If 2020 deserves an anthem, it could do worse than Monica LaPlante’s funky August release “Compression,” an ode to an ever-more isolated, paranoid life under quarantine. The lyrics are literal, on-the-nose, and instantly relatable.
First comes “Watchin’ movies, drinkin’ smoothies/Doing yoga online,” then “Checking in with every friend/That can’t stand being alone,” before, at last, the isolation wins: “I cancel plans to wash my hands/So no one else can come breathe here.”
For the record, LaPlante is doing fine. Good, even. The song was her way of processing an ocean of time after her furlough from a job in the service industry.
“The only way for me to get through all of the craziness was to sit and assess where my head’s at,” she says. “Like, I wasn’t the only one thinking I had chest pains, freaking out, talking to myself.”
LaPlante and three bandmates recorded the four songs on Quarantine , piece by piece, separately, in their respective homes. The result is coherent and stylish. “So Alone,” the other original song on the EP, sets a bluesy backdrop for LaPlante’s powerful voice, then breaks down into a stomping, upbeat outro. The set is rounded out with a cover of an Echo and the Bunnymen song and Linda McCartney’s “The Light Comes From Within,” an angry little number that lends itself shockingly well to a punk makeover.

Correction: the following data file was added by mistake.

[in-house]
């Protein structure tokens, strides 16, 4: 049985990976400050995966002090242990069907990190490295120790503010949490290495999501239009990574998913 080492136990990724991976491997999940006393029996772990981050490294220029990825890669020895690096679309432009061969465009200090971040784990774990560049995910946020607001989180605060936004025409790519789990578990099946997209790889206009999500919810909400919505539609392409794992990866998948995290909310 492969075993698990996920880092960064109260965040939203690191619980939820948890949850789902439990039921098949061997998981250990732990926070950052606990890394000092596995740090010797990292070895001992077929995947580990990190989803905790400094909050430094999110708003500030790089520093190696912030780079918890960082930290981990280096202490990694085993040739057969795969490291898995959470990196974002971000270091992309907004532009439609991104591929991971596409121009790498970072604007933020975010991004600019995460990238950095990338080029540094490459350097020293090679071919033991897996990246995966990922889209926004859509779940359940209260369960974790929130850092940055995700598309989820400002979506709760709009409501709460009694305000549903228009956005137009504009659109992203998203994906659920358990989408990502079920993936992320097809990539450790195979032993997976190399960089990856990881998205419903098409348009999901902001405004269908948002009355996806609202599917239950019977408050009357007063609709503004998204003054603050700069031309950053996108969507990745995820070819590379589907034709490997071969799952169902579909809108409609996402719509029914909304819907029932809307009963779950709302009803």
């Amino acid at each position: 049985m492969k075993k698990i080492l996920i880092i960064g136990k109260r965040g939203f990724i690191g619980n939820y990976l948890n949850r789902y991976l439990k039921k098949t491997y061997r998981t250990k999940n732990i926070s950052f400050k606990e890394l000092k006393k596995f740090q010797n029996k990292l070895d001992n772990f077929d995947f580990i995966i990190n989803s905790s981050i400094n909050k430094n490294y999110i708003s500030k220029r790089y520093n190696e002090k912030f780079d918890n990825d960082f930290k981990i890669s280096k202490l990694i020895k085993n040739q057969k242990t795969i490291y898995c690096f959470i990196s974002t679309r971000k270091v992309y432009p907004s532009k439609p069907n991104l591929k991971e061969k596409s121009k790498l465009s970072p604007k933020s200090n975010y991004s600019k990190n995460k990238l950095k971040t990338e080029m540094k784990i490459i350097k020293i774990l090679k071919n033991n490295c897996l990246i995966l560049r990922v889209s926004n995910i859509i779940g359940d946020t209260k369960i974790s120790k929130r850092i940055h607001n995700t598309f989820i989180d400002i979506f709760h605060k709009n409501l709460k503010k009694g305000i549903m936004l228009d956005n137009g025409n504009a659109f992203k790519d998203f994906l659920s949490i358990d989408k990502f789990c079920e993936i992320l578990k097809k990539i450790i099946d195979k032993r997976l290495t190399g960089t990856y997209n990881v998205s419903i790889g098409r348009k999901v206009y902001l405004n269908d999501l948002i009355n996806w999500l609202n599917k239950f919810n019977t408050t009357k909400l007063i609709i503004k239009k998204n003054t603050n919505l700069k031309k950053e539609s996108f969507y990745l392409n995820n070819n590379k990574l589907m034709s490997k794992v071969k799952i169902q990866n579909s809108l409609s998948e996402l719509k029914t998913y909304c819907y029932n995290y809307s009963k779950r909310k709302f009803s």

Stuck with songs but no clubs to play, LaPlante has lately entered the performing-on-top-of-things era of her career—first as part of a series of bands playing a van that rolls (slowly) through Northeast, then atop a building off Central Avenue. LaPlante says her ultimate goal is to play a drive-in movie theater.
When she was getting her start, LaPlante also wrote about music, including for City Pages. Before deadlines and mean comments ended that pursuit, she found it fascinating to interview artists, even if the ones on the road were sometimes “crabby.”
How would LaPlante, former music writer, characterize her own sound? She thinks for a moment. “There’s already such a tone between labels like ‘D.I.Y.’ and ‘indie music’—but we are doing everything ourselves, and independently,” she says. “It’s rock music, with some sugary pop vocals to it. I like to think our melodies are catchy? It’s music that gets people energized.”